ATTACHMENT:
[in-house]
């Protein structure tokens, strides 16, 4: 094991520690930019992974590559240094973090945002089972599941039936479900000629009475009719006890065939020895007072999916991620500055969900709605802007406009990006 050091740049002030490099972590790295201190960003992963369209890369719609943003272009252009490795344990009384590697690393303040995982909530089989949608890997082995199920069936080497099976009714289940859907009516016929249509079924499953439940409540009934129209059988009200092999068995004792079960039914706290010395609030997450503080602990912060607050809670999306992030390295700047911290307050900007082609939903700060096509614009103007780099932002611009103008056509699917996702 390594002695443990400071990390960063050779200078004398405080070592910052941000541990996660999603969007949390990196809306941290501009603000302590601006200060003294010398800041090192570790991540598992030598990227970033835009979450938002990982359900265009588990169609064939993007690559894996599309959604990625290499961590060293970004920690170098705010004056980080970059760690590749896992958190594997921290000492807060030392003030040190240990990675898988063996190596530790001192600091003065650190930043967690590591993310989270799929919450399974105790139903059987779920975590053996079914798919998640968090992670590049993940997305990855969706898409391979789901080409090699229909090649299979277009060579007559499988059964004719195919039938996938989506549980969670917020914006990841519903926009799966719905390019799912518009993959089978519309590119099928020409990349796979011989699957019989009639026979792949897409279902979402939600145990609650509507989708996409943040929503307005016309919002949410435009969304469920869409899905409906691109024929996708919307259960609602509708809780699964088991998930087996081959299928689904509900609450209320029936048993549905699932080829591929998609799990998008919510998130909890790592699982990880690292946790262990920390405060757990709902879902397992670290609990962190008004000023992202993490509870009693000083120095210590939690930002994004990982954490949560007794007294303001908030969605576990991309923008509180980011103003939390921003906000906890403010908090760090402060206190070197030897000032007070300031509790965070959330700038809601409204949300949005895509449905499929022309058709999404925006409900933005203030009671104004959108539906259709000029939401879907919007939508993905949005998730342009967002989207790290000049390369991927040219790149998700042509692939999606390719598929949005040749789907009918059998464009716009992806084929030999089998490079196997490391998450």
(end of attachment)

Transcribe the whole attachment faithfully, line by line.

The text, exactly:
[in-house]
């Protein structure tokens, strides 16, 4: 094991520690930019992974590559240094973090945002089972599941039936479900000629009475009719006890065939020895007072999916991620500055969900709605802007406009990006 050091740049002030490099972590790295201190960003992963369209890369719609943003272009252009490795344990009384590697690393303040995982909530089989949608890997082995199920069936080497099976009714289940859907009516016929249509079924499953439940409540009934129209059988009200092999068995004792079960039914706290010395609030997450503080602990912060607050809670999306992030390295700047911290307050900007082609939903700060096509614009103007780099932002611009103008056509699917996702 390594002695443990400071990390960063050779200078004398405080070592910052941000541990996660999603969007949390990196809306941290501009603000302590601006200060003294010398800041090192570790991540598992030598990227970033835009979450938002990982359900265009588990169609064939993007690559894996599309959604990625290499961590060293970004920690170098705010004056980080970059760690590749896992958190594997921290000492807060030392003030040190240990990675898988063996190596530790001192600091003065650190930043967690590591993310989270799929919450399974105790139903059987779920975590053996079914798919998640968090992670590049993940997305990855969706898409391979789901080409090699229909090649299979277009060579007559499988059964004719195919039938996938989506549980969670917020914006990841519903926009799966719905390019799912518009993959089978519309590119099928020409990349796979011989699957019989009639026979792949897409279902979402939600145990609650509507989708996409943040929503307005016309919002949410435009969304469920869409899905409906691109024929996708919307259960609602509708809780699964088991998930087996081959299928689904509900609450209320029936048993549905699932080829591929998609799990998008919510998130909890790592699982990880690292946790262990920390405060757990709902879902397992670290609990962190008004000023992202993490509870009693000083120095210590939690930002994004990982954490949560007794007294303001908030969605576990991309923008509180980011103003939390921003906000906890403010908090760090402060206190070197030897000032007070300031509790965070959330700038809601409204949300949005895509449905499929022309058709999404925006409900933005203030009671104004959108539906259709000029939401879907919007939508993905949005998730342009967002989207790290000049390369991927040219790149998700042509692939999606390719598929949005040749789907009918059998464009716009992806084929030999089998490079196997490391998450």